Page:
Wednesday, November 10, 2010
Alligator no longer “king” of the Everglades?
In 1992 Hurricane Andrew crossed the Southern tip of Florida leaving 26.5 billion dollars worth of damage and killing 40 people. Pet stores were not spared from the destruction of this storm. Burmese Pythons were among many of the pets to escape as well as African rock pythons and boa constrictors. Pythons are not native to the Florida everglades however but large pythons like these are highly adaptable to new environments. With 45 different species of mammals, the Florida everglades offer the python a wide variety of prey including Cotton Mouse, Key Largo Wood Rat, Opossums, Raccoon, and Wild Hogs. In some situations pythons have even killed and eaten alligators. Having a climate similar to its native home of Southeast Asia, the Burmese python is able to breed in the everglades. Although the exact number of Burmese pythons is unknown, it is estimated to be in the thousands. Ironically in the Burmese python is listed as “near threatened” in Asia. This is partially due to pet trade.
It is widely accepted that there are in fact pythons in the Florida Everglades capable of breeding. Now there are reports of these exotic snakes entering suburban areas. Special snake control teams in fire departments, Animal Control, and law enforcements have even been put in place to help deal with this increasing problem. Although these snakes are mostly feeding on pets, many are concerned that the snake may add humans to its diet. 7, 10, and 12 foot pythons are becoming more and more common and one of the largest pythons captured measured 22 feet in 1990. Although these powerful creatures could be capable of strangling a human to death there have been no known deaths caused by the python in Florida. Many biologists question the ability of the python to consume human prey due to the wide span of the human shoulders. However, there have been unconfirmed reports of pythons eating human prey world-wide. One such report came from police in Malaria in 1995.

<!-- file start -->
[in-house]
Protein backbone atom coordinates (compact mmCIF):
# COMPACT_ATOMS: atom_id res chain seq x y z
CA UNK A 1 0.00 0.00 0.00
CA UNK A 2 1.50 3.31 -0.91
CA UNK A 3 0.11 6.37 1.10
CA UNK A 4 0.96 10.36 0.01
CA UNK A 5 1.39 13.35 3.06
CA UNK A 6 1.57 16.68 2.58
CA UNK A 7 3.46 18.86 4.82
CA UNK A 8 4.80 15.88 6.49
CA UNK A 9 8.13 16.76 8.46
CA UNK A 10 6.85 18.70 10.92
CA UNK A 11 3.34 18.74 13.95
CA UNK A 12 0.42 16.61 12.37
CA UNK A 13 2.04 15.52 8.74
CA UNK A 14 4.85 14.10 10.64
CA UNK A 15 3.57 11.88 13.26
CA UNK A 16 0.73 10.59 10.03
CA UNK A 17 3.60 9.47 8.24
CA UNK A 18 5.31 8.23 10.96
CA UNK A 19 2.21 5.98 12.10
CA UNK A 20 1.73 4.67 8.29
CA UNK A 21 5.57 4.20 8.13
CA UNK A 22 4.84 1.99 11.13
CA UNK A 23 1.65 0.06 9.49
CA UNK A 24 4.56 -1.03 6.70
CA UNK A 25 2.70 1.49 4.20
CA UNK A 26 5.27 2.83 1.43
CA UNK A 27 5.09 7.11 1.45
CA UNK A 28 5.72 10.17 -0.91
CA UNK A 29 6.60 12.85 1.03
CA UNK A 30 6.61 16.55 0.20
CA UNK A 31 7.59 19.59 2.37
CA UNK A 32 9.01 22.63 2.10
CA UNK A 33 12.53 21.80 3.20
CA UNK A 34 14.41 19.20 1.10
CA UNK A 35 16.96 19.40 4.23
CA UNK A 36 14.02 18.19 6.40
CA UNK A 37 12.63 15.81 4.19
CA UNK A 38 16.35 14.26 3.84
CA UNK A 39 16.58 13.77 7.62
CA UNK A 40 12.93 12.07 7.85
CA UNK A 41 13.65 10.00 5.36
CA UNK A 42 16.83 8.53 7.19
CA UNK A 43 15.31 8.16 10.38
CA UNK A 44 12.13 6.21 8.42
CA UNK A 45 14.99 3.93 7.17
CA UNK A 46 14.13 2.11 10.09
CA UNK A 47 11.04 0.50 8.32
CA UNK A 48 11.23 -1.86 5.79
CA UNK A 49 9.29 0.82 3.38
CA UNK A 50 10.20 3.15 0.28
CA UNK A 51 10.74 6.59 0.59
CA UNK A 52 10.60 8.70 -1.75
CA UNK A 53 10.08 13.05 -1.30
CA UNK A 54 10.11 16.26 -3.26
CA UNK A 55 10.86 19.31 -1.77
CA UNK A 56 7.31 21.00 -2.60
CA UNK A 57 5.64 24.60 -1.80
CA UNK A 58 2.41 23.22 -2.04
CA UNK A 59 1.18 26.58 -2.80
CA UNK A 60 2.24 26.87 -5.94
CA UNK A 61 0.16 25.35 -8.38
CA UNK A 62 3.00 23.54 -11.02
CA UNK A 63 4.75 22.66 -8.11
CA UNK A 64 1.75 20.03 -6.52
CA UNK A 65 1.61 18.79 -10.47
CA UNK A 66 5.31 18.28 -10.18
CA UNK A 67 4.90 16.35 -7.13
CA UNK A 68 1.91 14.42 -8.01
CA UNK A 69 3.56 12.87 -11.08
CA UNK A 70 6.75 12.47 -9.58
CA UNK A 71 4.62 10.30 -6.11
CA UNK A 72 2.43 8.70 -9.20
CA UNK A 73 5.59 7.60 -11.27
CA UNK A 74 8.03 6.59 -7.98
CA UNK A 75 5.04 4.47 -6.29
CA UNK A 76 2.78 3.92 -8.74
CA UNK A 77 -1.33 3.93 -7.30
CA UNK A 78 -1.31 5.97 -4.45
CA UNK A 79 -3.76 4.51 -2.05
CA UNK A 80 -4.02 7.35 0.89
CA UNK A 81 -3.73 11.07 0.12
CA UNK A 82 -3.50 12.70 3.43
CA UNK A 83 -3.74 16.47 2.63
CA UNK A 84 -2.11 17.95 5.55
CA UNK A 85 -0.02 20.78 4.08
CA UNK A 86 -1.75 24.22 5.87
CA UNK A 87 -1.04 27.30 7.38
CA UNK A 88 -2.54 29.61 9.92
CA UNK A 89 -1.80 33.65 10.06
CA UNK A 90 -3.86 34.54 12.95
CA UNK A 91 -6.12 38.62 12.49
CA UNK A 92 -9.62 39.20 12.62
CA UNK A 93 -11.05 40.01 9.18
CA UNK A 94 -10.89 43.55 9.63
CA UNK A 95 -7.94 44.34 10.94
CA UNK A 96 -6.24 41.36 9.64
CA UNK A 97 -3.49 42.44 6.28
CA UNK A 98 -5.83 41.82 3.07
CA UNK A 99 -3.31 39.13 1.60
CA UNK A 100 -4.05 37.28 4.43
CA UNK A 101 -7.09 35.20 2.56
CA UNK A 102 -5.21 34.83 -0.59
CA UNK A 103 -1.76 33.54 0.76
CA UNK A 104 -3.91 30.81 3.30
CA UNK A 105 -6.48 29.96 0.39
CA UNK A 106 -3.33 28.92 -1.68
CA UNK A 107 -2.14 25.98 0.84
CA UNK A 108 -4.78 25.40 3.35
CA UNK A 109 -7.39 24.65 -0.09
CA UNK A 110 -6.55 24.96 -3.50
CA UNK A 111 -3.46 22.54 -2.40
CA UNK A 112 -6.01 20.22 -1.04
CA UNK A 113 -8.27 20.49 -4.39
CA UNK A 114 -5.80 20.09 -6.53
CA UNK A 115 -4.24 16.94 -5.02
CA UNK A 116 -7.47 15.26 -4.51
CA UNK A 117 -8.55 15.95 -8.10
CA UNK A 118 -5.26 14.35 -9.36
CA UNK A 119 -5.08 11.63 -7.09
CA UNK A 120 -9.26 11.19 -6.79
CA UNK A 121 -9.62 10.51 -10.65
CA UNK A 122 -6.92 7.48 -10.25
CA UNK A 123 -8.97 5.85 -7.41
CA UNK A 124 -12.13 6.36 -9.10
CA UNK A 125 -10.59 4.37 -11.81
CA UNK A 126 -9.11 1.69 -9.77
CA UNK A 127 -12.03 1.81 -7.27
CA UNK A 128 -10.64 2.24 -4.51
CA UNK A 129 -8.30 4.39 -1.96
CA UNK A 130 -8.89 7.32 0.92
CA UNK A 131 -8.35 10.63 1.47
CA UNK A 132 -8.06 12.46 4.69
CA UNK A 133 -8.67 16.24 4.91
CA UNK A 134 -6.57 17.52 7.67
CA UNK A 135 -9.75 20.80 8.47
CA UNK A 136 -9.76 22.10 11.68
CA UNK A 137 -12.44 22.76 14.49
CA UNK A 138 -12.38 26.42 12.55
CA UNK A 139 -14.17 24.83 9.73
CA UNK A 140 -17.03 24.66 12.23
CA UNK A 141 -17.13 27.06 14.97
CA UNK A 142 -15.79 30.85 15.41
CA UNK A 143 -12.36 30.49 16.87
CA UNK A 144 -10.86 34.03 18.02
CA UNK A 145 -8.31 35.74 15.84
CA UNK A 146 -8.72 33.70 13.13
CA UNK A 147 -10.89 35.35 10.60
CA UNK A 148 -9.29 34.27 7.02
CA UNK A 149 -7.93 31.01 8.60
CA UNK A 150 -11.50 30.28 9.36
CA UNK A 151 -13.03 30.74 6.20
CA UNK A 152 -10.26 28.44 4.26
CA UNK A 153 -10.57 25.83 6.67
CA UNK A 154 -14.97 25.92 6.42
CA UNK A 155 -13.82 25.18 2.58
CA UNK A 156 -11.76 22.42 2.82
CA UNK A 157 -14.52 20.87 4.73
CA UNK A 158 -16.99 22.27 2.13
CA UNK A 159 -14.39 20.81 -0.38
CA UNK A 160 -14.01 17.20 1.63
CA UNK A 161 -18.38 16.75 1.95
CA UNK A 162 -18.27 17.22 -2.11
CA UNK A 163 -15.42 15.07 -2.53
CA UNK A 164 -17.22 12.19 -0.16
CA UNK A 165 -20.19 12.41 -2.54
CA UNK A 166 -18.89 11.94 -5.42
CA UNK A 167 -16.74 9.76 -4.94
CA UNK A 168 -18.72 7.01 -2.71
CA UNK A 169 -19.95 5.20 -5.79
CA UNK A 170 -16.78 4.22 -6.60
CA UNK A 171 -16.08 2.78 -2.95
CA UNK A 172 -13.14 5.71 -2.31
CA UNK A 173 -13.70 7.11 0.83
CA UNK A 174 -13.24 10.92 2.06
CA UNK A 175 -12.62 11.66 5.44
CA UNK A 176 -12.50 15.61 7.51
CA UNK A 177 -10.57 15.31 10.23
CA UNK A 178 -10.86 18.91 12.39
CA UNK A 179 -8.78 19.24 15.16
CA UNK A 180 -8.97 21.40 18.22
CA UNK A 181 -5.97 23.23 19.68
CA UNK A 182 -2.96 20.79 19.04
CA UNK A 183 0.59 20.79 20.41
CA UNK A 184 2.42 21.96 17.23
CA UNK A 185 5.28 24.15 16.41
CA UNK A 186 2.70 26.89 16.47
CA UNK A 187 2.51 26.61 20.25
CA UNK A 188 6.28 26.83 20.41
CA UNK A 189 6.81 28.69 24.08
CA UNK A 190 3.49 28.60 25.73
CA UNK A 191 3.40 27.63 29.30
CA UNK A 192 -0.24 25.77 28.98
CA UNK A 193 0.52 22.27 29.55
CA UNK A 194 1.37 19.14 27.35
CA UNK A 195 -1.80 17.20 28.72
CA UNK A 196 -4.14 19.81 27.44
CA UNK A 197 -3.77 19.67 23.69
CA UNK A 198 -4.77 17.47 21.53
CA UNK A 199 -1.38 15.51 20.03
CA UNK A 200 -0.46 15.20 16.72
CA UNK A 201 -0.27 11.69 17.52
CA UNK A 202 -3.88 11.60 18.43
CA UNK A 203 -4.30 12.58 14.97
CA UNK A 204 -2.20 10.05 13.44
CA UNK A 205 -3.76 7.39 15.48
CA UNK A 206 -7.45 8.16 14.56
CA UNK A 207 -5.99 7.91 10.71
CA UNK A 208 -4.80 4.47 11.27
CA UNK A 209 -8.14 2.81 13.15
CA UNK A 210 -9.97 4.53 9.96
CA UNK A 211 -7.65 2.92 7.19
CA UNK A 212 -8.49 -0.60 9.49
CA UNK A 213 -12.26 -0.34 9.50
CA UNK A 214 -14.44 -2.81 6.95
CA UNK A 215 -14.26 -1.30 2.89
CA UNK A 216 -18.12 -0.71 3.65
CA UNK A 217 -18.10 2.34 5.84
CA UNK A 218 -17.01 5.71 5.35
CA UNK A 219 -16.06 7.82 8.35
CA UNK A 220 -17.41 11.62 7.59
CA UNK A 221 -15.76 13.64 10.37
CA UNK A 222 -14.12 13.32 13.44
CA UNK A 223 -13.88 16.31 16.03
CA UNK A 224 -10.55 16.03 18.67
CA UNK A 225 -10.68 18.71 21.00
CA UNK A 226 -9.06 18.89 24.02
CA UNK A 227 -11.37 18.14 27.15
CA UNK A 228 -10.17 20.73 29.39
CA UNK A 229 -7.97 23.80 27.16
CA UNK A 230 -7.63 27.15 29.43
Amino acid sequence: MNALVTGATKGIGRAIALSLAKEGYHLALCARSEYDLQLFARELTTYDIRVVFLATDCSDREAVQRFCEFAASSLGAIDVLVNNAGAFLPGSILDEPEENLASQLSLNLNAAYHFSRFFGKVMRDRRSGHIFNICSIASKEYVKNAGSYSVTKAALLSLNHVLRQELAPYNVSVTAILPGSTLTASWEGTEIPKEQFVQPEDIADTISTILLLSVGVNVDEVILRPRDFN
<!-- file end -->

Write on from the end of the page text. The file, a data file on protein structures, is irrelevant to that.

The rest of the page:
Is seems clear that the Burmese Python is happy and healthy in its new home. But how will the native species of the Everglades adapt to their new predator? Like many other newly introduced species to the south, will the Burmese Python population extend north?
Initial Information taken from
History Channel (Giant Pythons in America)
Supplemental Information gathered from
National Geographic News Watch
National Park Service
US department of the Interior